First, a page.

6. the reason foreclosures in nonjudicial states are still going on is because no court is required, thus the robo probo is not an issue if no authority is required to look at the dummie docs.
    I do like the idea that a “satisfaction of mortgage” can be filed by mail to the county recorders office by anyone with a postage stamp & money order
    [ anonymously of course ] , the paperwork & recording records are so messed up already, who would notice?
    so hit em where it hurts, let the banks explain how a satisfaction got filed and by who???it really does not seem to matter ; even if you had paid off the note they foreclose anyway.
    think about it ….someone else “cast the die” so no point in wasting a perfectly good crisis [according to our “GOV”]
    Its kinda like 9/11 was a perfect reason to ramp up the ole war machine,how convenient huh?!

  7. I stated on August 31st … “they will role over on their ‘Upper-Management’ with out hesitation.”
    Again, Neil said it best:
    “It was fraud that got us into this mess and it is prosecution of fraud that will get us out.” … SOMEBODY NEEDS TO GO TO JAIL!!!

  8. pelucheven

    Excellant post !

  9. Arthur Delaney
    Arthur Delaney
    arthur@huffingtonpost.com | HuffPost Reporting
    Become a Fan Get Email Alerts from this Reporter

    Calls Mount For Foreclosure Moratorium, Investigations

    Senate Majority Leader Harry Reid (D-Nev.) joined the growing chorus of elected officials demanding a moratorium on foreclosures this week in response to mounting furor over revelations that banks have used bogus affidavits to take people’s homes away.

    “I write to request that your mortgage-servicing division suspend foreclosures on Nevada home owners until systems are in place to ensure Nevadans are not being improperly directed into foreclosure proceedings,” said Reid in an Oct. 3 letter to Ally Financial, Bank of America, Wells Fargo, Citigroup, and JPMorgan Chase.

    Several of the nation’s largest banks have already halted foreclosures in the 23 states where a court’s approval is required to foreclose. Ally (formerly known as GMAC), Bank of America, and JPMorgan have paused foreclosures after employees admitted in sworn depositions they didn’t verify information in thousands upon thousands of affidavits they signed.

    Nevada is not a “judicial foreclosure” state, but, Reid wrote, “suspending foreclosures on Nevadans is also justified because the reports of shoddy and defective affidavit preparation suggest that servicers might not be reviewing a home owner’s loan documents with the requisite care.”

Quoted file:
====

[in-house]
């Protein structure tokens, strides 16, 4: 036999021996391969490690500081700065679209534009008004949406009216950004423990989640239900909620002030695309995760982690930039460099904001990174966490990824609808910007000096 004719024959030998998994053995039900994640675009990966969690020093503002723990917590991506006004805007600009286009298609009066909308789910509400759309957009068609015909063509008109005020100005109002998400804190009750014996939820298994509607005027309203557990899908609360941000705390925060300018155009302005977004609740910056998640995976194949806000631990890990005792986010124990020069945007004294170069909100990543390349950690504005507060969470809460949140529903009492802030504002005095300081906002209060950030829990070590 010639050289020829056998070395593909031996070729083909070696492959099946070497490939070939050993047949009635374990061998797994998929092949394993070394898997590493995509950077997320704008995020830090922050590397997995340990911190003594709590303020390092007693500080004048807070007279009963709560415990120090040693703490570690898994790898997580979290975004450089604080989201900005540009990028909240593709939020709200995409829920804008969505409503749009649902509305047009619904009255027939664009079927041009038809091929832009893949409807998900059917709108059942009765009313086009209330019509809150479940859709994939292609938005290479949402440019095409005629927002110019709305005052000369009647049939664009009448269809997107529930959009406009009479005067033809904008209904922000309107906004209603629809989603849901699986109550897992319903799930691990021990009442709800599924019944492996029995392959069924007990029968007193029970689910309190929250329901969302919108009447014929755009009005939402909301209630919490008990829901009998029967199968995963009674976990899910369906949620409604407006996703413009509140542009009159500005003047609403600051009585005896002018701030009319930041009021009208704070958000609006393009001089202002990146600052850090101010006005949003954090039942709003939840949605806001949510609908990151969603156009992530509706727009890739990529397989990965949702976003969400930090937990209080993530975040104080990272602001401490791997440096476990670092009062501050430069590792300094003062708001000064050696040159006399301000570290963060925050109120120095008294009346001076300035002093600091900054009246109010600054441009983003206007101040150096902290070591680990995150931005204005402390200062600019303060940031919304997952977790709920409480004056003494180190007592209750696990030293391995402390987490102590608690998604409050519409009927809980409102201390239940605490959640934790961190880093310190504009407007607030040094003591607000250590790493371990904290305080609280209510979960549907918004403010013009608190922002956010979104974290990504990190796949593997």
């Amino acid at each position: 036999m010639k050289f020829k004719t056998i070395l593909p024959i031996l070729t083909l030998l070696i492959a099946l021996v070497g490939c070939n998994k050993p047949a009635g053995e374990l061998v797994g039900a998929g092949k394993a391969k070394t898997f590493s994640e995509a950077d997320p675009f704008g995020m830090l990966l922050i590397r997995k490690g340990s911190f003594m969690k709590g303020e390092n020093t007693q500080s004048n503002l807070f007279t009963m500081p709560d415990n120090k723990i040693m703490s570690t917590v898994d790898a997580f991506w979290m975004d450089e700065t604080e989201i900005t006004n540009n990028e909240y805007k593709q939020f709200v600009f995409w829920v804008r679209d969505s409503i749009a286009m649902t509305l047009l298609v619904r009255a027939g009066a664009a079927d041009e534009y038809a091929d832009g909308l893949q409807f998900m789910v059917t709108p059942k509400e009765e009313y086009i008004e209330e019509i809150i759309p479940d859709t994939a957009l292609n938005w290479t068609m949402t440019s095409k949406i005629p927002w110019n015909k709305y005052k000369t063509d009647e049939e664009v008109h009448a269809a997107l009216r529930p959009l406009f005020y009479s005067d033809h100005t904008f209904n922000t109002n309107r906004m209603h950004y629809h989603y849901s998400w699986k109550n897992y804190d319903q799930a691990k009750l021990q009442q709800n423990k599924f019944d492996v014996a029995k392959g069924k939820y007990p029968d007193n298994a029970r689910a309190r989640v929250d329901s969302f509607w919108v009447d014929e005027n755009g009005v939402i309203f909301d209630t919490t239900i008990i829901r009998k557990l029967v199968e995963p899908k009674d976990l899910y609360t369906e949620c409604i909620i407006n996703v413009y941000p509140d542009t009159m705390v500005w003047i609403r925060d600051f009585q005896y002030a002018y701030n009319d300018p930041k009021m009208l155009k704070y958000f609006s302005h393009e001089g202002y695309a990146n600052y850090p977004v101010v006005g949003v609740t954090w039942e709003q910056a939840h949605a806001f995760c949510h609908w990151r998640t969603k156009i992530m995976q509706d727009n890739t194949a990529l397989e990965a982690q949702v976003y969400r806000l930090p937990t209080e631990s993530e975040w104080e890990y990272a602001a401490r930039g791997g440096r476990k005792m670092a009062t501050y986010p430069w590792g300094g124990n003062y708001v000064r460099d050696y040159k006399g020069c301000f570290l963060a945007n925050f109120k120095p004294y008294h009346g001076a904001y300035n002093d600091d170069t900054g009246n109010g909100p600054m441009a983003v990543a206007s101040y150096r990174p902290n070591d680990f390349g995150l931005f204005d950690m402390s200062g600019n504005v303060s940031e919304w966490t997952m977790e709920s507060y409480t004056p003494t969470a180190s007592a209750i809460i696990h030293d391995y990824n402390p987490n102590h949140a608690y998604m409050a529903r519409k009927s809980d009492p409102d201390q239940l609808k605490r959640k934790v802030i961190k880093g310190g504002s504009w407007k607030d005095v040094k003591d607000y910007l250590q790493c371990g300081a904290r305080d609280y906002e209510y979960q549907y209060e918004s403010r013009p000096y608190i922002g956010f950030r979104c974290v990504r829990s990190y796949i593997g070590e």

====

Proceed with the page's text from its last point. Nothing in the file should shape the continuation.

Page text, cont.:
The still-unfolding paperwork scandal is reminiscent of the predatory lending and “liar’s loans” that inflated the housing bubble in the first place. Homeowner advocates say servicers are cutting corners by relying on “robo-signers” to produce bogus affidavits after losing paperwork as mortgages have been repackaged into securities and repeatedly sold on Wall Street.

    Sens. Al Franken (D-Minn.) and Bob Menendez (D-N.J.) on Tuesday asked the Government Accountability Office to investigate, and Sen. Jeff Merkley (D-Ore.) sent a similar request to the Treasury Department. Sen. Sheldon Whitehouse (D-R.I.) called for a national moratorium on foreclosure on Thursday, as did groups like the Leadership Conference on Civil and Human Rights, the National Fair Housing Alliance, National Council of La Raza, the NAACP and the Center for Responsible Lending.

    “My state of Rhode Island leads our region in foreclosures, and I have seen firsthand the devastation that losing a home brings a family,” wrote Whitehouse in a letter to Fannie Mae, Freddie Mac, and the Federal Reserve. “Until the major loan servicers demonstrate that they (1) are making every reasonable effort to keep families in their homes through loan modifications and/or forbearance; and (2) have the capacity to properly and respectfully carry out foreclosures, I ask that you impose a moratorium on all foreclosures on homes that secure the mortgages you hold or control.”
    Story continues below

    House Speaker Nancy Pelosi and other California Democrats asked the Justice Department, the Federal Reserve, and the Office of the Comptroller of the Currency to launch investigations into foreclosure fraud on Monday. “Left to their own devices, [the banks] no sense of community, no sense of what’s right for our country,” Pelosi told HuffPost. “Just get something so we can turn it into a financial instrument so we can short it or long it or whatever, and privatize the gain and nationalize the risk, both to the taxpayer, to the homeowner, to the consumer, it’s stunning. This is a very big deal.”

    Attorneys General in several states, including Texas, Iowa, Delaware, Connecticut, and Colorado, among others, have asked servicers to freeze foreclosures

    The calls for moratoriums and investigations have come mostly from Democrats, but Republicans have piped up as well. Sen. Richard Shelby (R-Ala.) joined the calls for an investigation on Wednesday. A spokesman for House Republican Leader John Boehner (Ohio) told HuffPost, “At a time when economic uncertainty and unemployment are putting great pressure on homeowners and the housing market, it is imperative that we get all of the facts about this situation, and quickly.”